Climate change has been shown to impact the geographical and altitudinal distribution ofanimals and plants, and to especially affect range-restricted polar and mountaintop species.However, little is known about the impact on the relict lineages of cave animals. Groundbeetles (carabids) show a wide variety of evolutionary pathways, from soil-surface (epigean)predatory habits to life in caves and in other subterranean (hypogean) compartments. Wereconstructed an unprecedented set of species/time accumulation curves of the largest carabidgenera in Europe, selected by their degree of ‘underground’ adaptation, from true epigeanpredators to eyeless highly specialized hypogean beetles. The data show that in recent periodsan unexpectedly large number of new cave species were found lying in well establishedEuropean hotspots; the first peak of new species, especially in the most evolved undergroundtaxa, occurred in the 1920–30s and a second burst after the 70s. Temperature data show largewarming rates in both periods, suggesting that the temperature increase in the past centurymight have induced cave species to expand their habitats into large well-aired cavities andsuperficial underground compartments, where they can be easily sampled. An alternativehypothesis, based on increased sampling intensity, is less supported by available datasets.

Hypogean carabid beetles as indicators of global warming?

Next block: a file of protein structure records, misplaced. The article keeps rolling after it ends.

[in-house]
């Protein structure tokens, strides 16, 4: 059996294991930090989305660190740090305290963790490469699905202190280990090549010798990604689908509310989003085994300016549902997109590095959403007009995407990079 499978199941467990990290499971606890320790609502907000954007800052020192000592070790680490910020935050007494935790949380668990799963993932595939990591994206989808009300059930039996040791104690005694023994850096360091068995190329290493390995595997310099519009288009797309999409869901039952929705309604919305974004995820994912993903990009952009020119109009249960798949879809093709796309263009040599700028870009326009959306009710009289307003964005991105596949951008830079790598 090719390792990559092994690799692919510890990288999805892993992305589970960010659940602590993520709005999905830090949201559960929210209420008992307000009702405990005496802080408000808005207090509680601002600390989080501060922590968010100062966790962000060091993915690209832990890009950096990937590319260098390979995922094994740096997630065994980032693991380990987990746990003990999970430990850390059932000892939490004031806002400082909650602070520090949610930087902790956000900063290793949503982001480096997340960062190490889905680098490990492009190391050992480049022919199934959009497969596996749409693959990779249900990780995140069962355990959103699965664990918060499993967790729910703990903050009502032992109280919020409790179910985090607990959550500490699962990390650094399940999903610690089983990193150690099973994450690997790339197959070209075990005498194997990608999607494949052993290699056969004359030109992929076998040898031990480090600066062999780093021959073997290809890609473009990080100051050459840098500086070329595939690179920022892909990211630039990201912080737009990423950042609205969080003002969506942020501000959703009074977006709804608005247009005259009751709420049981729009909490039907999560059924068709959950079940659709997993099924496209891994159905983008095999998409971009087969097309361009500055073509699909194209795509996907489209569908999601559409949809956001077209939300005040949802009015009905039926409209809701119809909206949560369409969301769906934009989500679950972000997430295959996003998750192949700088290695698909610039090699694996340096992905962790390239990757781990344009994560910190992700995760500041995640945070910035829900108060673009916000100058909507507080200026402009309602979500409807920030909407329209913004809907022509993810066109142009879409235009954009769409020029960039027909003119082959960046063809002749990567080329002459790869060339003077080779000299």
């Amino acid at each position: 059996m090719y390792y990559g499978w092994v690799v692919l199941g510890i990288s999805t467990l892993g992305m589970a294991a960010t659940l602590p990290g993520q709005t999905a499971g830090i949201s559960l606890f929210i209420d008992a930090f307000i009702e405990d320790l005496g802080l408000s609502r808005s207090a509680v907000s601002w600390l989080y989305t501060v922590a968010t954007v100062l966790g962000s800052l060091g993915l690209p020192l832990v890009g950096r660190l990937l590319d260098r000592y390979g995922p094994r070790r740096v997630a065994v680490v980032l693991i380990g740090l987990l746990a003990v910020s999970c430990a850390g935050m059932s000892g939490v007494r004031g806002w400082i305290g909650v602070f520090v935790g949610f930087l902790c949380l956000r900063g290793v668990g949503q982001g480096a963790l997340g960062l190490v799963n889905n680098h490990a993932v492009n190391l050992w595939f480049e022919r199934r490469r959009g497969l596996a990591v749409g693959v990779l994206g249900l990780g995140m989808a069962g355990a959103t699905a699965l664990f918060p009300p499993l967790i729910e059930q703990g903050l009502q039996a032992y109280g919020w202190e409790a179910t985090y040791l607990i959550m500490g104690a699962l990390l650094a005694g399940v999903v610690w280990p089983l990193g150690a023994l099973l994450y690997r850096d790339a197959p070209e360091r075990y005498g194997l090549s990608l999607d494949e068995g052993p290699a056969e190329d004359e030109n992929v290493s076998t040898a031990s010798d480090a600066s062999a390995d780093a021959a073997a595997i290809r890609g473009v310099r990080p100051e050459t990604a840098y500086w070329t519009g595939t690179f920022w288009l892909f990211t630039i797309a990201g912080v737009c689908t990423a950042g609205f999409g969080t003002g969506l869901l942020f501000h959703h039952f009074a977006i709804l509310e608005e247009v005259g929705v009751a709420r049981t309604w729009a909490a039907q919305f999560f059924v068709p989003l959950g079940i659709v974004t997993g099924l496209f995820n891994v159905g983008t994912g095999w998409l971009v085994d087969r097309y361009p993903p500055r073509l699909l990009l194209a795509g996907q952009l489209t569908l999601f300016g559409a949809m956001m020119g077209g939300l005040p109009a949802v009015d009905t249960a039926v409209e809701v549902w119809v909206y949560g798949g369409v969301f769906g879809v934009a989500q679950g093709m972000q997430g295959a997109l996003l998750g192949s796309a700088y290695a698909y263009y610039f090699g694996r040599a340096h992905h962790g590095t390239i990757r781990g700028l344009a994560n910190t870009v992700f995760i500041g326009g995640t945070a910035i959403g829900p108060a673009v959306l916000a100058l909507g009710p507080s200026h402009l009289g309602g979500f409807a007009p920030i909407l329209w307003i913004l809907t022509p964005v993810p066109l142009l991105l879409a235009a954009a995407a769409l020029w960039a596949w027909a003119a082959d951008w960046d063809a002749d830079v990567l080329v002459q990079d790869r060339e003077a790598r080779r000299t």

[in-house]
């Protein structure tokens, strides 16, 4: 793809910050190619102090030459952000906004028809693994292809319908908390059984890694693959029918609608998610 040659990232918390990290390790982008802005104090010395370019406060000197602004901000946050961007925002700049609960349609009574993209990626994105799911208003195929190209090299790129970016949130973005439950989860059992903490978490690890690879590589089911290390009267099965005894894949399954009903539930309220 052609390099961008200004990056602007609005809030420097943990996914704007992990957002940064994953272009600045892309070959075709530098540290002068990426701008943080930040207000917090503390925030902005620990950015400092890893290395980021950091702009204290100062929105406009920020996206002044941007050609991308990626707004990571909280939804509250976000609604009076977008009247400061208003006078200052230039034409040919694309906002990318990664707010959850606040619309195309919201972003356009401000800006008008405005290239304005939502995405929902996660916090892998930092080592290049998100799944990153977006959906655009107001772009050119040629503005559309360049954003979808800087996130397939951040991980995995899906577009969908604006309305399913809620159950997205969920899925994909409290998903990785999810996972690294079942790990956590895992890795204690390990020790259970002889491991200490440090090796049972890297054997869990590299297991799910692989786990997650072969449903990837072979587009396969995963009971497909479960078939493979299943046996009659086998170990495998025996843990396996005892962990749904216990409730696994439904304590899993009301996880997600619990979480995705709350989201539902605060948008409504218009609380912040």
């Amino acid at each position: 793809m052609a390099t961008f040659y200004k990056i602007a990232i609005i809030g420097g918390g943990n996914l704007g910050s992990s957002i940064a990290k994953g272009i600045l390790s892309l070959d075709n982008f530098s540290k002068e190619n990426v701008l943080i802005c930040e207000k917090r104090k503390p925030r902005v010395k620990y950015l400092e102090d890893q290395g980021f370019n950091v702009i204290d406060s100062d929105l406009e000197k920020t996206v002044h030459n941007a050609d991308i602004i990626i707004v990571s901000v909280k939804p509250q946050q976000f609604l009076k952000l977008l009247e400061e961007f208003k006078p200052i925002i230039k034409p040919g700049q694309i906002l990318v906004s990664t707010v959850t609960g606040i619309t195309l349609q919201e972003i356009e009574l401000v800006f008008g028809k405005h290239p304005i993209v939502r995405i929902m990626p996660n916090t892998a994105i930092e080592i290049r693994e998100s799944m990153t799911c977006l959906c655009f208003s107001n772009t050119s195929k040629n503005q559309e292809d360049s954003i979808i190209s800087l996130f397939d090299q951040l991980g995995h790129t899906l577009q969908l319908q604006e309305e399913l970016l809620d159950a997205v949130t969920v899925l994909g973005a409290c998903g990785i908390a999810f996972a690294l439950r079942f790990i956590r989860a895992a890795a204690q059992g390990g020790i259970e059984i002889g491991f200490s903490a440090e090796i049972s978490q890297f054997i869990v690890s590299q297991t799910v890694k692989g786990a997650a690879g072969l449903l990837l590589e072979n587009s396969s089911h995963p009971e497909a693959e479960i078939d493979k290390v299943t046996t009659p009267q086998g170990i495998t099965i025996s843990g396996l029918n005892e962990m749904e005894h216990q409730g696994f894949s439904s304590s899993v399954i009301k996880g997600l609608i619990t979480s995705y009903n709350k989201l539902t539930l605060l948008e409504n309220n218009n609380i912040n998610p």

BRANDMAYR, Pietro
;
PIZZOLOTTO, Roberto
2013

Abstract

Climate change has been shown to impact the geographical and altitudinal distribution ofanimals and plants, and to especially affect range-restricted polar and mountaintop species.However, little is known about the impact on the relict lineages of cave animals. Groundbeetles (carabids) show a wide variety of evolutionary pathways, from soil-surface (epigean)predatory habits to life in caves and in other subterranean (hypogean) compartments. Wereconstructed an unprecedented set of species/time accumulation curves of the largest carabidgenera in Europe, selected by their degree of ‘underground’ adaptation, from true epigeanpredators to eyeless highly specialized hypogean beetles. The data show that in recent periodsan unexpectedly large number of new cave species were found lying in well establishedEuropean hotspots; the first peak of new species, especially in the most evolved undergroundtaxa, occurred in the 1920–30s and a second burst after the 70s. Temperature data show largewarming rates in both periods, suggesting that the temperature increase in the past centurymight have induced cave species to expand their habitats into large well-aired cavities andsuperficial underground compartments, where they can be easily sampled. An alternativehypothesis, based on increased sampling intensity, is less supported by available datasets.
underground fauna; climate change; biodiversity
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Utilizza questo identificativo per citare o creare un link a questo documento: http://hdl.handle.net/20.500.11770/148100
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